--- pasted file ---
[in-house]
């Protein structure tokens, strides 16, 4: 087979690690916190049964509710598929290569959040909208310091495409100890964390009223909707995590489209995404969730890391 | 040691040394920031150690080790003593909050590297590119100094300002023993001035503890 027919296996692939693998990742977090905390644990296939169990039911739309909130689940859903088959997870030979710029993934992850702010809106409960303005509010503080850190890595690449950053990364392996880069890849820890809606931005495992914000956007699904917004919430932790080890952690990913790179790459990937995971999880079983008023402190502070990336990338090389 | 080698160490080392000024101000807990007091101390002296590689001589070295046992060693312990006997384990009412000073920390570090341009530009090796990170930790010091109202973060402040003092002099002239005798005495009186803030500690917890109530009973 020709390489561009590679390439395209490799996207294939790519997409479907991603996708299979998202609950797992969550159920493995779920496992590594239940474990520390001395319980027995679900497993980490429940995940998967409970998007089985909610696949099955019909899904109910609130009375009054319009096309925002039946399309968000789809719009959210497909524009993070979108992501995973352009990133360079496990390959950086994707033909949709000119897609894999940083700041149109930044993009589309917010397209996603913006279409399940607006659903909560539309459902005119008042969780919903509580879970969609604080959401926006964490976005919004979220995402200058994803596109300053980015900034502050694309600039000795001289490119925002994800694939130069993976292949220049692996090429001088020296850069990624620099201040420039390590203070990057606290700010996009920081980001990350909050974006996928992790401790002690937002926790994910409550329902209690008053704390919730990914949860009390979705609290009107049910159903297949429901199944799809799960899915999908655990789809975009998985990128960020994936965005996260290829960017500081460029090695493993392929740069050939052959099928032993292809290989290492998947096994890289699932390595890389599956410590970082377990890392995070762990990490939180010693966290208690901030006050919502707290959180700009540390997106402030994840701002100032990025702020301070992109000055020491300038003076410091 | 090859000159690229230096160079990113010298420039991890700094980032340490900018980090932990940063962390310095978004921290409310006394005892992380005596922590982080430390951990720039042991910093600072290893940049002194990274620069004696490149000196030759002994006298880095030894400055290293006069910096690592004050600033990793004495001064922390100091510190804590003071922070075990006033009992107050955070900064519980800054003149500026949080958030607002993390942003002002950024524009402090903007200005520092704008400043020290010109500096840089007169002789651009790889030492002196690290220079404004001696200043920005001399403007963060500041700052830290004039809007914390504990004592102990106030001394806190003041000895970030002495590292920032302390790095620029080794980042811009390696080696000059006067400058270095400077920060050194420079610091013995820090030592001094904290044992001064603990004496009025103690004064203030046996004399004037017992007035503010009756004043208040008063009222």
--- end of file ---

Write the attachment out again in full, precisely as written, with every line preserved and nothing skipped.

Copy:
[in-house]
């Protein structure tokens, strides 16, 4: 087979690690916190049964509710598929290569959040909208310091495409100890964390009223909707995590489209995404969730890391 | 040691040394920031150690080790003593909050590297590119100094300002023993001035503890 027919296996692939693998990742977090905390644990296939169990039911739309909130689940859903088959997870030979710029993934992850702010809106409960303005509010503080850190890595690449950053990364392996880069890849820890809606931005495992914000956007699904917004919430932790080890952690990913790179790459990937995971999880079983008023402190502070990336990338090389 | 080698160490080392000024101000807990007091101390002296590689001589070295046992060693312990006997384990009412000073920390570090341009530009090796990170930790010091109202973060402040003092002099002239005798005495009186803030500690917890109530009973 020709390489561009590679390439395209490799996207294939790519997409479907991603996708299979998202609950797992969550159920493995779920496992590594239940474990520390001395319980027995679900497993980490429940995940998967409970998007089985909610696949099955019909899904109910609130009375009054319009096309925002039946399309968000789809719009959210497909524009993070979108992501995973352009990133360079496990390959950086994707033909949709000119897609894999940083700041149109930044993009589309917010397209996603913006279409399940607006659903909560539309459902005119008042969780919903509580879970969609604080959401926006964490976005919004979220995402200058994803596109300053980015900034502050694309600039000795001289490119925002994800694939130069993976292949220049692996090429001088020296850069990624620099201040420039390590203070990057606290700010996009920081980001990350909050974006996928992790401790002690937002926790994910409550329902209690008053704390919730990914949860009390979705609290009107049910159903297949429901199944799809799960899915999908655990789809975009998985990128960020994936965005996260290829960017500081460029090695493993392929740069050939052959099928032993292809290989290492998947096994890289699932390595890389599956410590970082377990890392995070762990990490939180010693966290208690901030006050919502707290959180700009540390997106402030994840701002100032990025702020301070992109000055020491300038003076410091 | 090859000159690229230096160079990113010298420039991890700094980032340490900018980090932990940063962390310095978004921290409310006394005892992380005596922590982080430390951990720039042991910093600072290893940049002194990274620069004696490149000196030759002994006298880095030894400055290293006069910096690592004050600033990793004495001064922390100091510190804590003071922070075990006033009992107050955070900064519980800054003149500026949080958030607002993390942003002002950024524009402090903007200005520092704008400043020290010109500096840089007169002789651009790889030492002196690290220079404004001696200043920005001399403007963060500041700052830290004039809007914390504990004592102990106030001394806190003041000895970030002495590292920032302390790095620029080794980042811009390696080696000059006067400058270095400077920060050194420079610091013995820090030592001094904290044992001064603990004496009025103690004064203030046996004399004037017992007035503010009756004043208040008063009222």